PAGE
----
Oct 5, 2013; Boston, MA, USA; Boston Red Sox pitcher John Lackey (41) delivers a pitch during the first inning against the Tampa Bay Rays in game two of the American League divisional series playoff baseball game at Fenway Park. Mandatory Credit: Greg M. Cooper-USA TODAY Sports

Could John Lackey Rebound Bode Well for Blue Jays Free Agent Josh Johnson

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Jun 17, 2013; Toronto, ON, Canada; Toronto Blue Jays starting pitcher Josh Johnson (55) delivers a pitch against the Colorado Rockies at Rogers Centre. Mandatory Credit: Tom Szczerbowski-USA TODAY Sports

In his Tuesday article at The Star, our buddy Richard Griffin indicated that the Toronto Blue Jays may not be done with right-hander Josh Johnson and that a cheap, one-year deal may work well for both sides. Griffin’s conjecture, based on misdirection and avoidance by Alex Anthopoulos, is that the Blue Jays may look to see if Johnson can bounce back in 2014.

And just how far does he need to bounce back? Well, let’s just say that Johnson’s 2-8 record, 6.20 ERA, and 18.5% HR/FB rate leave a lot of room for improvement.

Griffin goes on to use Anthopoulos’s comments about Scott Kazmir‘s successful comeback as an stepping stone to believe that Josh Johnson can make a similar rise. However, there may be a better example right in our own division that is cast in a similar mold of Johnson.

Like Johnson, John Lackey had his share of fanfare when he came signed with the Boston Red Sox prior to the 2010 season. He was seen as a big upgrade for a rotation that needed to add another quality arm. However, he was mediocre at best during his first season in Boston, posting a 14-11 record, a 4.40 ERA, and watched his K/BB ratio dip to 2.17.

If his 2010 season was a disappointment, the Red Sox were nowhere near prepared for how far Lackey would dip in 2011. He struggled with every aspect of his game, somehow pitching to a 12-12 record, but posting a miserable 6.41 ERA and a career-low 1.93 K/BB ratio.

Hmm, 6.41 ERA. That sounds a bit similar to one we know doesn’t it? Let’s take a look at Josh Johnson’s stats from 2013 and John Lackey’s from 2011.

Josh Johnson

Year W L ERA G IP H R ER HR BB SO SO/BB
2013 2 8 6.20 16 81.1 105 64 56 15 30 83 2.77
9 Yrs 58 45 3.40 170 998.0 927 410 377 74 338 915 2.71
162 Game Avg. 12 9 3.40 35 206 191 84 78 15 70 189 2.71
Provided by Baseball-Reference.com: View Original Table
Generated 10/11/2013.

John Lackey

Year W L ERA G IP H R ER HR BB SO SO/BB
2011 12 12 6.41 28 160.0 203 119 114 20 56 108 1.93
11 Yrs 138 107 4.05 324 2065.1 2134 1015 929 215 609 1626 2.67
162 Game Avg. 15 11 4.05 34 217 224 107 98 23 64 171 2.67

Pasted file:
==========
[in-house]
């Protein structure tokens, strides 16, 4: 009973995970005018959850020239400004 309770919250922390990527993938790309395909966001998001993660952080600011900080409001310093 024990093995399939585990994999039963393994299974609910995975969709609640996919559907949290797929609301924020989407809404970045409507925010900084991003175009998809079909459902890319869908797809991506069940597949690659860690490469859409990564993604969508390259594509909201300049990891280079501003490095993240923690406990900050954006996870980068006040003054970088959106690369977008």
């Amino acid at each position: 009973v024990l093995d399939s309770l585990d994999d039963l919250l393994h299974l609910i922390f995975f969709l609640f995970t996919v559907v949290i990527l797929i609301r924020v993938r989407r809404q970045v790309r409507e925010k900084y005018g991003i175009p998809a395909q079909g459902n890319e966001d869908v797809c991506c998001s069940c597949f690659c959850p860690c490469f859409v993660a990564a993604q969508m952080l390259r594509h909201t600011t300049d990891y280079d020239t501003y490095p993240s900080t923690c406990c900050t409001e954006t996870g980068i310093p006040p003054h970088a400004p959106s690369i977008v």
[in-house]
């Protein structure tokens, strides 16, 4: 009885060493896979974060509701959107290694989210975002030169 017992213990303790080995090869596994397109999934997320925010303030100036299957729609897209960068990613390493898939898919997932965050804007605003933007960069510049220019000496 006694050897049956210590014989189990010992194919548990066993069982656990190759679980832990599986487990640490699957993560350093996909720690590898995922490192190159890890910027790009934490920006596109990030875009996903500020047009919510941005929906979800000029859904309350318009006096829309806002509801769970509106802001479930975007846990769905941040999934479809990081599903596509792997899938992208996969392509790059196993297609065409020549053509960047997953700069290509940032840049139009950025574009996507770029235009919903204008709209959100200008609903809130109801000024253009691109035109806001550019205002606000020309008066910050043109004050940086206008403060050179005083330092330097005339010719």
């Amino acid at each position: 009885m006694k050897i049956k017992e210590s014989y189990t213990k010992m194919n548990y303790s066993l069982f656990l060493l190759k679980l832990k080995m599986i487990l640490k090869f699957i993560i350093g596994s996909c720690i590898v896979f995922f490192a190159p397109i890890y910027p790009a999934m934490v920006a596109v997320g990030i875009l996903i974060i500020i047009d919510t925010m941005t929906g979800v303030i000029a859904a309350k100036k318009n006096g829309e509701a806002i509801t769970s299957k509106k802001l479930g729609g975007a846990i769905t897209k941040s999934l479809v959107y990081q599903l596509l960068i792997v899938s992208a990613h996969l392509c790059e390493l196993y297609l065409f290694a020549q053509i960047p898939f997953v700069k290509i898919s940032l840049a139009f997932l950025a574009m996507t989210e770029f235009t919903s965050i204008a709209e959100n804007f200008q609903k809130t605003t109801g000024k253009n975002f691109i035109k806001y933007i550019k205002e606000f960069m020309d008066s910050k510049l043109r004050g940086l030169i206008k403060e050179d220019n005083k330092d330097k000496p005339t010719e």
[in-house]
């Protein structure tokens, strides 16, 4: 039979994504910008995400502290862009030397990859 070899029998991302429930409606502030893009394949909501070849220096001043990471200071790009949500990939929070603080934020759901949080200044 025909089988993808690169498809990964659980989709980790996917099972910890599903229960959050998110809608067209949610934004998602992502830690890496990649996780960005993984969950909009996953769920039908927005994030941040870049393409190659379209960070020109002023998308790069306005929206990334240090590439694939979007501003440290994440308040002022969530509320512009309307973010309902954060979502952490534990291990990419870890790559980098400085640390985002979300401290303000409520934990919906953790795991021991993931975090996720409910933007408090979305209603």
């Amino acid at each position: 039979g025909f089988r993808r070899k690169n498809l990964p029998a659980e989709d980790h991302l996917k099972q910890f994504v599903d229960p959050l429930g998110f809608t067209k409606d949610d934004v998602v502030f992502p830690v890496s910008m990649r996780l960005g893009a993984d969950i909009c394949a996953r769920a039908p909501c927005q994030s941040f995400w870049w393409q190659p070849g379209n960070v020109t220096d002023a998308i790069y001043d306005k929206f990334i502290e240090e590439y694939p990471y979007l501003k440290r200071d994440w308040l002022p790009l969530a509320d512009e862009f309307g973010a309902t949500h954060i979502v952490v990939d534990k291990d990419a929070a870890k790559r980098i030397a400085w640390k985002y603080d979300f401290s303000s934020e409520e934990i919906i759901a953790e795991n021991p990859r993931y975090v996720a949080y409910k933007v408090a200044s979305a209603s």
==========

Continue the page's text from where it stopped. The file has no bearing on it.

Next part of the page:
Provided by Baseball-Reference.com: View Original Table
Generated 10/11/2013.

Now, after a preliminary glance, it is easy to see that there were certain similarities between the two pitchers’ seasons. Obviously, Johnson threw just half of the innings that Lackey did, but if you extrapolate Johnson’s numbers over a full year, they could mirror Lackey extensively. Johnson did strike-out batters at a better clip and as such posted a better xFIP (3.58 v/s 4.70) than Lackey, but otherwise it is downright eery.

But there is more involved than sheer numbers. Lackey’s struggles could be attributed to elbow issues that resulted in Tommy John surgery after the season. Johnson had to undergo a minor procedure to remove bone spurs from his pitching elbow after the season was completed. At the time of the procedure, Dr. James Andrews indicated that the discomfort could have contributed to his struggles in 2013.

Now, we all know what happened to Lackey. After a year away from the game, the now 34-year-old Lackey bounced back to his pre-Boston form and was a true rock in the Red Sox rotation in 2013. He posted a 10-13 record, but his 3.52 ERA was his lowest since 2007 and his 4.03 K/BB ratio was a career-high. He also pitched to a 3.49 xFIP, indicating that his performance was not a fluke.

Could Josh Johnson, who will be a full four years younger when 2014 begins, be in line for a similar rebound as well? Would the right incentive-laden deal be enough to take the risk?

The Red Sox paid Lackey $15.25 million and get a year tacked on at the end of the deal at the league minimum due to Lackey’s elbow injury in 2012, so their risk paid off in a big way. The Blue jays will have to ask themselves the question for a few more weeks about whether Josh Johnson is worth a $14 million qualifying offer or if he’s someone they not qualify and then try to resign at a lower rate.

For now, that question is very open ended.

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